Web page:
Distinct researchers propose different definitions of employee involvement, and those definitions may change. The first concept of employee engagement was offered by Kahn, who stated that employee engagement stands for the ability of the organization members to express themselves in different ways, such as physical, cognitive, and emotional self-expression, in their workplace.
After Kahn had provided the concept, various interpretations of its definitions started to occur. Bakker defined the concept of engagement as an active emotional state that is expressed by energy and involvement. May et al. stated that the concept is associated with cognition and, most importantly, emotions and behavior management.
Employee engagement, according to Cha, is dependent on the employee’s involvement and activeness, as well as their emotional and psychological health. Saks proposed that employee engagement consists of knowledge, behavior, and emotion. Despite there being numerous definitions of the term, they all suggest that employee engagement refers to cognitive, emotional, and behavioral characteristics.
Employee engagement is a wide-ranging concept, and it consists of different dimensions. According to Soane et al., there are three requirements for employee engagement, which are activation, positive energy, and focus on a work role. Employee engagement is divided into four dimensions, according to Xu et al.: attitude towards work, state of mental health, high level of responsibility, and the identity associated with the organization.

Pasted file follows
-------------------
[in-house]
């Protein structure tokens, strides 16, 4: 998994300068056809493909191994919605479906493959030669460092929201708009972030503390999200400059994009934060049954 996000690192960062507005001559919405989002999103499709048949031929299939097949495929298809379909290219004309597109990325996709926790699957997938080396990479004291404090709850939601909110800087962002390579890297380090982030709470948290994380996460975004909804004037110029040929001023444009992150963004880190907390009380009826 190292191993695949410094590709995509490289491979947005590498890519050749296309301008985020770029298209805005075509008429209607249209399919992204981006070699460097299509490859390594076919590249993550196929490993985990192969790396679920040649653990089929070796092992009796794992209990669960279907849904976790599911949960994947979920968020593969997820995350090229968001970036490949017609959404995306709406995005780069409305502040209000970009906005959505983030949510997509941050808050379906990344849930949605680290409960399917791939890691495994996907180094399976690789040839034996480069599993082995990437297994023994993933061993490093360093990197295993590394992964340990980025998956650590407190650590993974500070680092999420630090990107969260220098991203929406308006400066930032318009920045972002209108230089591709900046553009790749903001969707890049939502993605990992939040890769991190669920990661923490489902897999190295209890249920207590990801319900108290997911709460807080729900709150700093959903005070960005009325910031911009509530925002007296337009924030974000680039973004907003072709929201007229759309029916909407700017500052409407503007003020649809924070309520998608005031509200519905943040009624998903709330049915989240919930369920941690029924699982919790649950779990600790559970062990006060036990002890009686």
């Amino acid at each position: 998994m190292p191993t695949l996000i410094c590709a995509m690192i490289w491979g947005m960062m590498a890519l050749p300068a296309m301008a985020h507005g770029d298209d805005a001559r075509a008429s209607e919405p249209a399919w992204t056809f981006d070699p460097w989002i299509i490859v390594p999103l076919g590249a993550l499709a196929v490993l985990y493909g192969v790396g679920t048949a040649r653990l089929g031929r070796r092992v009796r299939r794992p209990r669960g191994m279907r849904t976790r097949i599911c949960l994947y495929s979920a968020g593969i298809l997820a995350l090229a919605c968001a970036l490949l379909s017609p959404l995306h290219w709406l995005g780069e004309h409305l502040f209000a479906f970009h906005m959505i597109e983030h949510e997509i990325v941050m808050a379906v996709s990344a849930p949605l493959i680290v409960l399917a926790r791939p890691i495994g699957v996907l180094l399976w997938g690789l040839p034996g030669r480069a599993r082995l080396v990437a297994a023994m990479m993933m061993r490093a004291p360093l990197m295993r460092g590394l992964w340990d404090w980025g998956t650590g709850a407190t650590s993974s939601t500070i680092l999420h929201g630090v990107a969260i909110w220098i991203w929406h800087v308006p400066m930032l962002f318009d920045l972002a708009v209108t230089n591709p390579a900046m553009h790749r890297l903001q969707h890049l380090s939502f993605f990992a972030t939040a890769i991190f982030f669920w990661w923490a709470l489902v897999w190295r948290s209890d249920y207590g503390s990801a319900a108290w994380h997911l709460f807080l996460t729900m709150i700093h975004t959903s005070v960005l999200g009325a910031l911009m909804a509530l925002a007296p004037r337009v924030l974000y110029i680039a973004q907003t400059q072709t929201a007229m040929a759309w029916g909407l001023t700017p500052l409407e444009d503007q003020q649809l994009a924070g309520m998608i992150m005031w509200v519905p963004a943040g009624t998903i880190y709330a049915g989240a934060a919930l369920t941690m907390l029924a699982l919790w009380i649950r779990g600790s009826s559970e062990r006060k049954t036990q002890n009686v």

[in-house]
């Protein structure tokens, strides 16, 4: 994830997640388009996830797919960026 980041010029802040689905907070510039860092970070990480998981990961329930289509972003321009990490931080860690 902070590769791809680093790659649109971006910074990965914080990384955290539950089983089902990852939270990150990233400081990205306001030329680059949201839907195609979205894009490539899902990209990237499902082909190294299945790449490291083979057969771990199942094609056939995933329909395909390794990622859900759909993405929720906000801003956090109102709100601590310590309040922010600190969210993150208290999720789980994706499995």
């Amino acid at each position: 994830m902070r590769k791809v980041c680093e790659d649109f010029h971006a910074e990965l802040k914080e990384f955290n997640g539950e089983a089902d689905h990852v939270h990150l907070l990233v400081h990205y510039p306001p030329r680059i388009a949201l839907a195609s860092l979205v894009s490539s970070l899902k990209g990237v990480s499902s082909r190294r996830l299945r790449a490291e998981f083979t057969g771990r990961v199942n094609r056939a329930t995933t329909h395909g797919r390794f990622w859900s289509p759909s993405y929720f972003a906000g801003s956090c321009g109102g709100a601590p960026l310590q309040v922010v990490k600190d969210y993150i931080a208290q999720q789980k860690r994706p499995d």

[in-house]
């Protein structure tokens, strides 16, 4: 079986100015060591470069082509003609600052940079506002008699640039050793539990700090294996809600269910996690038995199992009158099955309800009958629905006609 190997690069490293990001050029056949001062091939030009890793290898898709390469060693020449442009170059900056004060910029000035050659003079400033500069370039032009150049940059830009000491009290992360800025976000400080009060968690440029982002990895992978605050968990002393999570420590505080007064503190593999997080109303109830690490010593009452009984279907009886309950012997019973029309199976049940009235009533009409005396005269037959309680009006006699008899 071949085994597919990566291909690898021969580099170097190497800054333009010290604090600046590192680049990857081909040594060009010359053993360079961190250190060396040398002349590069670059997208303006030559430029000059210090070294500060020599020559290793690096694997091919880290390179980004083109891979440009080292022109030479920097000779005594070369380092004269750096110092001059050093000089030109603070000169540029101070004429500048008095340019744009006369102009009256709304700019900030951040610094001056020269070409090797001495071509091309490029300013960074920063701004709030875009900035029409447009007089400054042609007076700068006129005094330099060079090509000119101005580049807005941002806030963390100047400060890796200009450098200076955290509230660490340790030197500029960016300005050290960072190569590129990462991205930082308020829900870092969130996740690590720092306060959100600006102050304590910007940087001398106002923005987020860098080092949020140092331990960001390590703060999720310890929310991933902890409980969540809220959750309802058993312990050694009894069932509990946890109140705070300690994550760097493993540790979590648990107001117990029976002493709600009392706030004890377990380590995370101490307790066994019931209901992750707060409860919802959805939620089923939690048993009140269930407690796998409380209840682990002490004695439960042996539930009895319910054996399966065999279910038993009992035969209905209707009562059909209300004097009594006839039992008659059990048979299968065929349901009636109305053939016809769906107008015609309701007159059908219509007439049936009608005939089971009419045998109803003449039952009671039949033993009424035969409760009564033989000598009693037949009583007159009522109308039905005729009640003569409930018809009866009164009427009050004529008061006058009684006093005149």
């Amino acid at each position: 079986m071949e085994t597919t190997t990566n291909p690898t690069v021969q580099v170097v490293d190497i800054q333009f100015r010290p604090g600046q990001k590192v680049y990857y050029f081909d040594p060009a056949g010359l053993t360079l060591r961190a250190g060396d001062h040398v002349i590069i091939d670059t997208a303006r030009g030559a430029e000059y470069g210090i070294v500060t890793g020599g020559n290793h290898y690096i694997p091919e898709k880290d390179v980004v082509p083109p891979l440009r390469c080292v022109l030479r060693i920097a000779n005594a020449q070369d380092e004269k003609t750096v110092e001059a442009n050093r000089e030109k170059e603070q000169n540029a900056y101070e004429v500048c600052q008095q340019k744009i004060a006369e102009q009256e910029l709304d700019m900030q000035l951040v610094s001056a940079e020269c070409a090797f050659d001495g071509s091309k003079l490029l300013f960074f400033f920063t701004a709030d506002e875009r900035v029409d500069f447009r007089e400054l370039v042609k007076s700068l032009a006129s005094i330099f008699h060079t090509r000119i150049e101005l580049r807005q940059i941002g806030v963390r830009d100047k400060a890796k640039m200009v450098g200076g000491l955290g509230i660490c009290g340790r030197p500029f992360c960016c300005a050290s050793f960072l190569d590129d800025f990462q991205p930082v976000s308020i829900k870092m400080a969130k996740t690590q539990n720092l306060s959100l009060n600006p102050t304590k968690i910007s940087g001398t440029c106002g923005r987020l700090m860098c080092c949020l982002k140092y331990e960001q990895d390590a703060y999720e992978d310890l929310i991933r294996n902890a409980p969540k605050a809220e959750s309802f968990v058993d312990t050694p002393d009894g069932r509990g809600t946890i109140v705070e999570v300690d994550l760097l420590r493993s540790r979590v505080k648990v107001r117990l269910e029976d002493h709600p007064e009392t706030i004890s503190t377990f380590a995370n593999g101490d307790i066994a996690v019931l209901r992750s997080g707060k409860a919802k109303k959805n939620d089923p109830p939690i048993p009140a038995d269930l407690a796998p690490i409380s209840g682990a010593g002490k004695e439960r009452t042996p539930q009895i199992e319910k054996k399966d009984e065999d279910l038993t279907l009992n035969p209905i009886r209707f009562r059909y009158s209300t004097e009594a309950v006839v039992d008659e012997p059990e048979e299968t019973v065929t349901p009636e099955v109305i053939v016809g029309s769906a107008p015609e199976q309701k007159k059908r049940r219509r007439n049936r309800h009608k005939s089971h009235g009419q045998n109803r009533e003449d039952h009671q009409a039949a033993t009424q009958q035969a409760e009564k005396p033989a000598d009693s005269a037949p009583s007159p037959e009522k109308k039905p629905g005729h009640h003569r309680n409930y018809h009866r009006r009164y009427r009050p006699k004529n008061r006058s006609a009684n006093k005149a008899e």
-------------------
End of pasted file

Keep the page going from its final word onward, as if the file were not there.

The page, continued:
Xiao and Duan divided employee engagement differently and stated that there are such dimensions as loyalty, commitment, identity, effectiveness, and initiative. There are five dimensions of employee engagement, according to Liu: dedication, vigor, organizational identity, pleasant harmony, and absorption.
As can be seen, different scholars have provided several possible divisions of employee engagement; however, they intersect at the point that employee engagement includes commitment, loyalty, and organizational identity.
In order to maintain constant employee engagement, it is critical to ensure that employees understand the importance of dedication, loyalty, commitment, and enthusiasm in the workplace. Moreover, the contribution of positive energy is foremost for the effective engagement process.